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Steeleye Span

With the exception of Fairport Convention, Steeleye Span were the most successful and enduring British folk-rock band.

The parallels between the two bands are numerous: both updated traditional British folk material with rock arrangements, both featured an excellent female lead singer (Sandy Denny for Fairport, Maddy Prior for Steeleye Span), both frequently employed multi-part harmonies, and both mixed original and traditional songs.

steeleyespan_6Although Fairport were more innovative in their early days, Steeleye Span were arguably the more interesting band after 1970, when personnel changes had gutted the original Fairport line-up.

Steeleye Span, too, would undergo numerous personnel changes even at their peak. Prior was the constant factor that gave the group something of a recognisable identity at all phases of their journey.

One thing that differentiated Steeleye Span from their counterparts was that Fairport came to traditional folk from a rock background, whereas Steeleye Span travelled in the opposite direction.

The original line-up, formed around the beginning of 1970, included guitarist Terry Wood, who had been in a traditional Irish folk group called Sweeney’s Men (with Andy Irvine). The supple-voiced Prior had been in a folk duo with guitarist Tim Hart.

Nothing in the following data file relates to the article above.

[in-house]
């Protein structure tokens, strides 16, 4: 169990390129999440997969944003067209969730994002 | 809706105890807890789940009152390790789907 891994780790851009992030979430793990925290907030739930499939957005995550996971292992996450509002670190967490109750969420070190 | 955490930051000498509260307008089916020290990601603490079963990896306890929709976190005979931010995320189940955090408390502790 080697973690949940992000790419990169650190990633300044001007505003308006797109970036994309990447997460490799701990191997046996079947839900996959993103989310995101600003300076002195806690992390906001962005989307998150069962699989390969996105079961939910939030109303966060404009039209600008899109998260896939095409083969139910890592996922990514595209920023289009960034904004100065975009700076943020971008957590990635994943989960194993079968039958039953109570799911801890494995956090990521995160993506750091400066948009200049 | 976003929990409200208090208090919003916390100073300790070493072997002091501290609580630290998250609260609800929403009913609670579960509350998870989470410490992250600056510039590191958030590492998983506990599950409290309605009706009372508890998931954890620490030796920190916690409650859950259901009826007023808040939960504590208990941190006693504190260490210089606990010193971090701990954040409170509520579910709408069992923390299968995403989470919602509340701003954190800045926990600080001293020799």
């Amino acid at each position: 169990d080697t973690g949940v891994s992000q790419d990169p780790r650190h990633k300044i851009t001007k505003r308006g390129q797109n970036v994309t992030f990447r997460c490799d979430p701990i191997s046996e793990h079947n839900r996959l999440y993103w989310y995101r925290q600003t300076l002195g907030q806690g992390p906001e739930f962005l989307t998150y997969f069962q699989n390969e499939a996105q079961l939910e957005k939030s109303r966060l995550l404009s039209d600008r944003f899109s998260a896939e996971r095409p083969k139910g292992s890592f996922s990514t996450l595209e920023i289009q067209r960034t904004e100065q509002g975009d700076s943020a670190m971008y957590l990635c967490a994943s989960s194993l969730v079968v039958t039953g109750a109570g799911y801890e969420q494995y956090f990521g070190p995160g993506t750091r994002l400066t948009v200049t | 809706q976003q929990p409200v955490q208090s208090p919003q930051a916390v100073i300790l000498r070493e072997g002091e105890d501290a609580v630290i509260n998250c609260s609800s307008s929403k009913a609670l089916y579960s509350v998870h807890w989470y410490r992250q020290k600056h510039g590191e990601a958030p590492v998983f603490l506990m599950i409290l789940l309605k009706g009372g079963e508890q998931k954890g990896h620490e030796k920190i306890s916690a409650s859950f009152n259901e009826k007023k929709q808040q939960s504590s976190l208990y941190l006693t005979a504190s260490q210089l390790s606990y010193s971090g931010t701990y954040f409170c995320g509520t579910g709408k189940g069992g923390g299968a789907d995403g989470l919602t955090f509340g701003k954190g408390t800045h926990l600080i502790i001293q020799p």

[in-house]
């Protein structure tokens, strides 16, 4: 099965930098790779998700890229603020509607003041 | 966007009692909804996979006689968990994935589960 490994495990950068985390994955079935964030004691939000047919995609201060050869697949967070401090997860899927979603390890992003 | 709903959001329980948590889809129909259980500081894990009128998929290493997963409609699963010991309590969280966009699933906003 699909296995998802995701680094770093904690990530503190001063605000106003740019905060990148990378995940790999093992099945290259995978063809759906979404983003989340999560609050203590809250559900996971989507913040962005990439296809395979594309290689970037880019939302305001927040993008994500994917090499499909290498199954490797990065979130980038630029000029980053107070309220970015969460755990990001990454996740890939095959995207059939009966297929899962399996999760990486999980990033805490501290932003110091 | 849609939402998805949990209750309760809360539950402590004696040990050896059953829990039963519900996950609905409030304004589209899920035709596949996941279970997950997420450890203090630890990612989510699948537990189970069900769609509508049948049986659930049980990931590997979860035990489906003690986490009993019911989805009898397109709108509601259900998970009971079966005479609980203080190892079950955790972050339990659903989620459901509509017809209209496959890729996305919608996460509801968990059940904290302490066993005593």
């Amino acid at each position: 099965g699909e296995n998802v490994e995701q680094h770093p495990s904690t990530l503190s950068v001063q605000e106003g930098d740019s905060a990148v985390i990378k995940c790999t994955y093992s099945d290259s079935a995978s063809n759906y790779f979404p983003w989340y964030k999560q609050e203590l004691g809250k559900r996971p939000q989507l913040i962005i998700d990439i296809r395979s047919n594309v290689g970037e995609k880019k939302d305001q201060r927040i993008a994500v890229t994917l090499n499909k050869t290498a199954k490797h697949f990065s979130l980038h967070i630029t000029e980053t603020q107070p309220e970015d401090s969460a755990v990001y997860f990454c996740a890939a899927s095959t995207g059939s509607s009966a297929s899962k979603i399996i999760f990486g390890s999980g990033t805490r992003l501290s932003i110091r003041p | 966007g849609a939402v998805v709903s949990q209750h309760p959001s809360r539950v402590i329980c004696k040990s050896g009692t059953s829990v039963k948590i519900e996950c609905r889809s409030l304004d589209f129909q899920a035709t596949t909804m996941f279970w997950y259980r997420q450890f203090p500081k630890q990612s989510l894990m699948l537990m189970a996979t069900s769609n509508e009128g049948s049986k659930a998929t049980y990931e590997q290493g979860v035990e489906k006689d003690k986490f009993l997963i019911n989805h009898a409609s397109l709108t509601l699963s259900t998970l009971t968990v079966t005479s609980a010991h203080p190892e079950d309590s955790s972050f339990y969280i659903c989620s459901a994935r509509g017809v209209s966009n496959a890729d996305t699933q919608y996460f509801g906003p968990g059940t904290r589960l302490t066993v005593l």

The impetus for Steeleye Span’s formation, ironically, came from ex-Fairport Convention bassist Ashley Hutchings. Hutchings wanted to keep pursuing the traditional folk direction ploughed by Fairport on the 1969 album Liege and Lief, and left Fairport to joined forces with Prior, Hart, Terry Woods, and Gay Woods (Terry’s wife) to anchor the first incarnation of Steeleye Span.

This line-up only lasted for one album (Hark The Village Wait) with the Woods’ leaving for Dr Strangely Strange (Terry Woods would eventually resurface with The Pogues in the 1980s). He was replaced by Martin Carthy – one of the most respected guitarists on the English folk circuit, and the person who had first suggested the name “Steeleye Span”.

steeleyespanWhile Steeleye Span played folk music, they had no aversion to playing it loud, and this version of the band proved that it was possible to create an energetic ruckus without a drummer – as evidenced on their second album, Please To See The King.

The next LP, Ten Man Mop or Mr. Reservoir Butler Rides Again was disappointing in comparison. It perfectly demonstrated the theory that the more the attention you pay to the packaging, the less stimulating the contents inside are likely to be anyway, the strains of the line-up were beginning to tell.

Both Hutchings and Carthy – by far the most famous members of the group – left around the end of 1971.This sort of defection would have crippled most acts. Yet Steeleye Span not only persevered, but entered their most commercially successful phase.

Bob Johnson was induced to forsake a lucrative accountancy career to join as lead guitarist. Johnson had worked years earlier with people like P J Proby and Paul Raven – later to become (in)famous as Gary Glitter.